Such a shame too, because the Coppa Italia was originally supposed to Lazio’s “tournament of redemption” (you know, after a kinda crappy season and all). There was little doubt manager Delio Rossi was going for victory tonight, especially because of the highly offensive 4-3-3 starting line-up, featuring the Pandev-Bianchi-Rocchi trio up front. On Inter’s end, Roberto Mancini had to deal with post-Derby della Madonnina repercussions (losing to AC Milan is never an happy event) but decided to rotate his team nonetheless, fielding Francesco Toldo in goal and relying on the youth and energy of Primavera Francesco Bolzoni. The Nerazzurri’s 4-4-1-1 formation included Luis Jimenez operating behind lone striker David Suazo.

During the first half, and serving as a representative of pretty much their entire season, we saw two faces of Inter. In the first 20 minutes, the Nerazzurri appeared lazy, uninspired, and out of gas, which is a face we’ve been seeing more and more often in Serie A after the Winter break. Not even the two woodworks hit by Lazio in the initial minutes (the 2nd minute free-kick post by Cristian Ledesma and the 15th minute strike by Tommaso Rocchi) gave Inter the necessary “wake-up” signal to stick their heads out of the hole. The Biancocelesti were pressuring high up, exerting complete domination on central midfield, and there was little that the inexperienced Bolzoni and Pelé were doing to counteract the situation. The absence of a player like Esteban Cambiasso (on the bench) was all-too-evident…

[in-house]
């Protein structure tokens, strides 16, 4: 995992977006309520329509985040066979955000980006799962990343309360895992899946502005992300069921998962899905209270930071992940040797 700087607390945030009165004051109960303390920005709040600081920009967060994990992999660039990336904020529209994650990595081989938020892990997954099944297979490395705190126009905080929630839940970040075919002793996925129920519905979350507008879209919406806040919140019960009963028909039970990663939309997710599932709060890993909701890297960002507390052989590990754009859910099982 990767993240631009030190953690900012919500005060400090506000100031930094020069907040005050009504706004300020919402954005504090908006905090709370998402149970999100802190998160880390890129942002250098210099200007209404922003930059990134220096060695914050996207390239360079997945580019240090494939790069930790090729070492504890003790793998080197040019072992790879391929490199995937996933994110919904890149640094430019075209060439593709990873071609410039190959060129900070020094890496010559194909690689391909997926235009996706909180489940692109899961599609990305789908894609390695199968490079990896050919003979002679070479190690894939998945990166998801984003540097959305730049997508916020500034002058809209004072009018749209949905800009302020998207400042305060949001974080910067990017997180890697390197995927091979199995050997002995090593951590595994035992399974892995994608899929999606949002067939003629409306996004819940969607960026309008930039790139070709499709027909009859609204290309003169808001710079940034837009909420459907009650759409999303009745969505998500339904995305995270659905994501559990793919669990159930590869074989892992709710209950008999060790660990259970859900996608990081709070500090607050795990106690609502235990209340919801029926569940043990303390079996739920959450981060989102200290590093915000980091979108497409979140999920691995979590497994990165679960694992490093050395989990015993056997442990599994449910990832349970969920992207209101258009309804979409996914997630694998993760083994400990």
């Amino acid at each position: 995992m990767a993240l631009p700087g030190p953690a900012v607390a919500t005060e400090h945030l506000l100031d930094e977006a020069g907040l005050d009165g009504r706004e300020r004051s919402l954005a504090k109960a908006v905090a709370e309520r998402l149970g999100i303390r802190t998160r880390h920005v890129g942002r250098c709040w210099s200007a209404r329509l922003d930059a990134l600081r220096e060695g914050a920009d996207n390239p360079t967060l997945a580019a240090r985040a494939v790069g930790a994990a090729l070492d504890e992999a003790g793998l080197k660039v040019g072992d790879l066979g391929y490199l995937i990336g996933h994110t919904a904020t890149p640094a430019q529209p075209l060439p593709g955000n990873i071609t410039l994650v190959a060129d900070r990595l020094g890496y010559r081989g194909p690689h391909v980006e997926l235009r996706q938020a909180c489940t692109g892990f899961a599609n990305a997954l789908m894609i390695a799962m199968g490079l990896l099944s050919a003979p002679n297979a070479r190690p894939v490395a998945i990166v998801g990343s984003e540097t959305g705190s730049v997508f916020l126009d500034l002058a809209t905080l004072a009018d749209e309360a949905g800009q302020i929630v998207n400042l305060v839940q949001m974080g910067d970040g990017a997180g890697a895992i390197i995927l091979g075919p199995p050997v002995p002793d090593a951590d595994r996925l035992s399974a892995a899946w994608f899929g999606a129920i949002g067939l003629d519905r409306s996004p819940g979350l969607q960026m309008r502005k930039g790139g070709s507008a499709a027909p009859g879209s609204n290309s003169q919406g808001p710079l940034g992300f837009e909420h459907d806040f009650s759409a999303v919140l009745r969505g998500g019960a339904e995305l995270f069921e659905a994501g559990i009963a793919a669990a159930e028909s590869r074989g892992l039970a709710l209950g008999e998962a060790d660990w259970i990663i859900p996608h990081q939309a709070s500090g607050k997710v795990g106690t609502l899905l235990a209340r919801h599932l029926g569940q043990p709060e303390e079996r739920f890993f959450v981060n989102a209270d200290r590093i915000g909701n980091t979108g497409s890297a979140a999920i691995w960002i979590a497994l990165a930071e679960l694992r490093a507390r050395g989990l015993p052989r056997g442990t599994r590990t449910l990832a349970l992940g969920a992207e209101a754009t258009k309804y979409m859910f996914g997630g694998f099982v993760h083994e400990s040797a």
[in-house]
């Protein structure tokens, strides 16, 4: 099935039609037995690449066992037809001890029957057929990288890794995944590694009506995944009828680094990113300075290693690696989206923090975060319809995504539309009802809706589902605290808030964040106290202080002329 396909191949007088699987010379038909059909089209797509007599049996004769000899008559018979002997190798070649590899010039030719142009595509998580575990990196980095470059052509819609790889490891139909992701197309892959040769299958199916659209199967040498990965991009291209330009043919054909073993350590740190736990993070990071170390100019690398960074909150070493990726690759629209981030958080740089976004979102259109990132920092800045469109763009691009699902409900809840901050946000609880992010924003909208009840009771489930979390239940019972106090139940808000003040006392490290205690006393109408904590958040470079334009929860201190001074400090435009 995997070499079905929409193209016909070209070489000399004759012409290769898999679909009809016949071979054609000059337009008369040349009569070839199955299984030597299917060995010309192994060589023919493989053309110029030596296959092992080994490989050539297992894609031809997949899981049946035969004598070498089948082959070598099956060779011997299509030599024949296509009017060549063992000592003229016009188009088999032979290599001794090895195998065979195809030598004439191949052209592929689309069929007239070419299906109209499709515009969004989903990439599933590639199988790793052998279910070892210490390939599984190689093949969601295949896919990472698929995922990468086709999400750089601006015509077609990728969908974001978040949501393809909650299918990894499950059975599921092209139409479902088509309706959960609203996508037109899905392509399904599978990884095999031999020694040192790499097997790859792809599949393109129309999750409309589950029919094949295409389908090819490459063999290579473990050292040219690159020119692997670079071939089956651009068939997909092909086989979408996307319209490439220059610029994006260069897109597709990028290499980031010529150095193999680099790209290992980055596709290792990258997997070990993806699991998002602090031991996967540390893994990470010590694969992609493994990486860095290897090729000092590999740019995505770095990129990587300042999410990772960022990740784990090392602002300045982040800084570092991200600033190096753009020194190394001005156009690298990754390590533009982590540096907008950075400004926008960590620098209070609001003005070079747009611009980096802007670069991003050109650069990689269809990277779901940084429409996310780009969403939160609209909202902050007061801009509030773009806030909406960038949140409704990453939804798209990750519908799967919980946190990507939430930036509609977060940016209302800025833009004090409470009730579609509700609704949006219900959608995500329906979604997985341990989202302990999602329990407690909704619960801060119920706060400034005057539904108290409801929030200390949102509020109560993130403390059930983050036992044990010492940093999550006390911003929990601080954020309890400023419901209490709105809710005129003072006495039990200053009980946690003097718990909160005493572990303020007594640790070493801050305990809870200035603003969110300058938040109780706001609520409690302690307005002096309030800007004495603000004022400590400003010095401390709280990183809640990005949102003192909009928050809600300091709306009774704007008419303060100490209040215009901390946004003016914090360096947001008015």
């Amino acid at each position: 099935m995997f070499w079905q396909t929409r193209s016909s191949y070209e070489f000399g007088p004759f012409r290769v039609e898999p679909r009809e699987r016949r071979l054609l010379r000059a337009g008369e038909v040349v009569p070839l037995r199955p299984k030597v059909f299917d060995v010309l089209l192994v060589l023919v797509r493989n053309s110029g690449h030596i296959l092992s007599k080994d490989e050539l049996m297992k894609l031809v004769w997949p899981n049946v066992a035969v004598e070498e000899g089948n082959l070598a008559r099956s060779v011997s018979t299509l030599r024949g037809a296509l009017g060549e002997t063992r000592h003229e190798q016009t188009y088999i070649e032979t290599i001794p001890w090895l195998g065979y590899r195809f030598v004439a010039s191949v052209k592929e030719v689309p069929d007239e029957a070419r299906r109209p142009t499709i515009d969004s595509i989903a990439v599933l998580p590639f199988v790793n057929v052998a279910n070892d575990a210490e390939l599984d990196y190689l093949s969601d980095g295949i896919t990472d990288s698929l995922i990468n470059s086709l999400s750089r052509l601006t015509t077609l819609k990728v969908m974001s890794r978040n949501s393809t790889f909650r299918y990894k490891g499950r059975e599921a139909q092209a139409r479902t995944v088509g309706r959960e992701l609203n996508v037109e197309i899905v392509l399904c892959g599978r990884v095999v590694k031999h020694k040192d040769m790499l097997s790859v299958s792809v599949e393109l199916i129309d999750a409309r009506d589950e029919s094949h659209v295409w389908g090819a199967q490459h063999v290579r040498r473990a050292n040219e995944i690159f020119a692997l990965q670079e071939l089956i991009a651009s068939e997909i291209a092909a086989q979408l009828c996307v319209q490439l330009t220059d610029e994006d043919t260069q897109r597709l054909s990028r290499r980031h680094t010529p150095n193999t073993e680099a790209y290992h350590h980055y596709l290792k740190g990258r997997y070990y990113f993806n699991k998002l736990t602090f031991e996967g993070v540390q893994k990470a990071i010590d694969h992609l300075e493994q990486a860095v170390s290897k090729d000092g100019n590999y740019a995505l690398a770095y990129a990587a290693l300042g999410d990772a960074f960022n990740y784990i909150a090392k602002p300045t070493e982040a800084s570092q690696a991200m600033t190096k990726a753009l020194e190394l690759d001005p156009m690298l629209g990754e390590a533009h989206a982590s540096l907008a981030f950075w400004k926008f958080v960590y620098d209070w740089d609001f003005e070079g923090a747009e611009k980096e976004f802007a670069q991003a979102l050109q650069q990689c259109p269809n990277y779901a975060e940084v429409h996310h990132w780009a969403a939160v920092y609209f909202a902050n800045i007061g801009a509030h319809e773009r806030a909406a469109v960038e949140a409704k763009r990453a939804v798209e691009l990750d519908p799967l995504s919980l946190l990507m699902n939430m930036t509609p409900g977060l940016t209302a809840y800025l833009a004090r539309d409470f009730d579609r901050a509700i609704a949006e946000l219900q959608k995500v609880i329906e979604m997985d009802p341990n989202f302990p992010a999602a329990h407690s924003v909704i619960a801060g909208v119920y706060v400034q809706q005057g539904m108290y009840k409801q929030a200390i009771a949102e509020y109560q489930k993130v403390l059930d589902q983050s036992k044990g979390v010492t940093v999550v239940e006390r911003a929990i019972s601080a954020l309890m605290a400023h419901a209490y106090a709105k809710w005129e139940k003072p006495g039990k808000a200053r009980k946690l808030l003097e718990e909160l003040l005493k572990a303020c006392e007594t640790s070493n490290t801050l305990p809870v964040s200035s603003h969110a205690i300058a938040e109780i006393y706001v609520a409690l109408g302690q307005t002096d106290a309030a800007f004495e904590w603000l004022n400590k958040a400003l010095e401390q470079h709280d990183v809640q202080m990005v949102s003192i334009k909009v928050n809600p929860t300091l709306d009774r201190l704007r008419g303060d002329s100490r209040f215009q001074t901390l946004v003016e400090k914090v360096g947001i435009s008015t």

Eventually, Mancini decided to reposition Javier Zanetti in the center, and things finally started to work out for the Nerazzurri. Their wing distribution became more efficient, Luis Jiménez could operate a little more freely in his offensive playmaker role, and began getting closer to Marco Ballotta’s net. His 39th minute sliding finish, one-on-one with the Lazio keeper (after a great heel set-up by Suazo), was narrowly wide of the post however.

In the second half Lazio continued their offensive efforts, and immediately brought danger close to Toldo’s goal. The Inter defense however kept close guard, and soon the Biancocelesti would be biting their nails for their missed chances. On virtually the first shot on goal of the second period, Inter grabbed the lead: like a speeding bullet, Suazo got through on the right wing and made a low cross for Pelé. The Portuguese U21 international waited for the ball to arrive, and then popped a one-time instepper that finished its course straight into Ballotta’s top-right corner! A great goal and 1-0 Inter.